Stochastic Optimal Control of Heating Systems with a Geothermal Energy Storage
Thermal storage facilities help to mitigate and to manage temporal fluctuations of heat supply and demand for heating and cooling systems of single buildings as well as for district heating systems. We focus on a heating system equipped with several heat production units using also renewable energies and an underground thermal storage. The thermal energy is stored by raising the temperature of the soil inside that storage. It is charged and discharged via heat exchanger pipes filled with a moving fluid.
Besides the numerous technical challenges and the computation of the spatio-temporal temperature dis- tribution in the storage also economic issues such as the cost-optimal control and management of such systems play a central role. The latter leads to challenging mathematical optimization problems. There we incorporate uncertainties about randomly fluctuating renewable heat production, environmental conditions driving the heat demand and supply.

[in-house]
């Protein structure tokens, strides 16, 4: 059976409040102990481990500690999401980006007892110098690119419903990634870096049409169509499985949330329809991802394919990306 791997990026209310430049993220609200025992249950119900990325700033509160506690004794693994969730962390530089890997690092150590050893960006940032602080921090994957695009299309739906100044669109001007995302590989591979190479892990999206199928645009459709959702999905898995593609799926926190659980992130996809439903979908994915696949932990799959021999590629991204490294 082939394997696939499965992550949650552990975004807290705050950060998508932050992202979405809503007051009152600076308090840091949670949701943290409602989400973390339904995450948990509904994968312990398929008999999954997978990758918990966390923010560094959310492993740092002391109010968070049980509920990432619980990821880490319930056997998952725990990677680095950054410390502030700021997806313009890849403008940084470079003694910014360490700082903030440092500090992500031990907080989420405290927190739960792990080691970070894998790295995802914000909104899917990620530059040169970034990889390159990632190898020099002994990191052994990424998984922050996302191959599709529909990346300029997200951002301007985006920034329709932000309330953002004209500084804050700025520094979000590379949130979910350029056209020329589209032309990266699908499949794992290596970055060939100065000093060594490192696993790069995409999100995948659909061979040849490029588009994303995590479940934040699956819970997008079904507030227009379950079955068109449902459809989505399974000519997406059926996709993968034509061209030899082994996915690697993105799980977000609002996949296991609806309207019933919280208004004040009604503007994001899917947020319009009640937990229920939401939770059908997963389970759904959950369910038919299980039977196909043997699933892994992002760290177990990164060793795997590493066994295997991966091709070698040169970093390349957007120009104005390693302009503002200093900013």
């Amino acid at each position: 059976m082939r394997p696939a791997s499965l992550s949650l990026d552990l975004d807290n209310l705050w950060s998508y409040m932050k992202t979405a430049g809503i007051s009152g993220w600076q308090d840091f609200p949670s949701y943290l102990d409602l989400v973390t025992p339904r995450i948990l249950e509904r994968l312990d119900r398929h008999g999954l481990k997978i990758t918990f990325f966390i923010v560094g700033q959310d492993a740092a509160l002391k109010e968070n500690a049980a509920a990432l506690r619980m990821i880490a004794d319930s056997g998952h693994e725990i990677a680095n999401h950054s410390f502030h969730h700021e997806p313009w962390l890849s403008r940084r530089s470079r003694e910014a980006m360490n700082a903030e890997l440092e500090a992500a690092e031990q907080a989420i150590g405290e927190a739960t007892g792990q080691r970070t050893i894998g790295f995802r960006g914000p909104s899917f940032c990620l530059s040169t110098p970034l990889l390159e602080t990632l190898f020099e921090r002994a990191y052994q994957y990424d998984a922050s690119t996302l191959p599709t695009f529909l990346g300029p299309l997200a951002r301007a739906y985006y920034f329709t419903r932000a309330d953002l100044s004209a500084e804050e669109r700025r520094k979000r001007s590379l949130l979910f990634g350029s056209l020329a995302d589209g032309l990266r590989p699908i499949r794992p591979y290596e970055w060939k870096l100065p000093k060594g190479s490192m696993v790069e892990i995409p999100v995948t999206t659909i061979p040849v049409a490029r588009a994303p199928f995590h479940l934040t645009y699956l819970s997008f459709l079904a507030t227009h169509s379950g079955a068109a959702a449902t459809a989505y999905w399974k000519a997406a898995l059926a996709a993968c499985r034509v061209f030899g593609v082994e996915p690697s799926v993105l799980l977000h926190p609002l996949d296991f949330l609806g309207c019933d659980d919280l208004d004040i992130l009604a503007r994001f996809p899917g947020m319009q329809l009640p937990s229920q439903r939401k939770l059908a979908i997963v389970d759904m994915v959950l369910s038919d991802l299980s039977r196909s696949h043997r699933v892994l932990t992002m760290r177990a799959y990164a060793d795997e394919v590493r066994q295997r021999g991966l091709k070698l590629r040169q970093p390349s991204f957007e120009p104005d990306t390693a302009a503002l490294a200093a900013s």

The dynamics of the controlled state process is governed by a PDE, a random ODE, and SDEs modeling energy prices and the difference between supply and demand. Model reduction techniques are adopted to cope with the PDE describing the spatio-temporal temperature distribution in the geothermal storage. Finally, time- discretization leads to a Markov decision process for which we apply numerical methods to determine a cost-optimal control.
This is joint work with Paul Honore Takam (BTU Cottbus-Senftenberg) and Olivier Menoukeu Pamen (AIMS Ghana, University of Liverpool).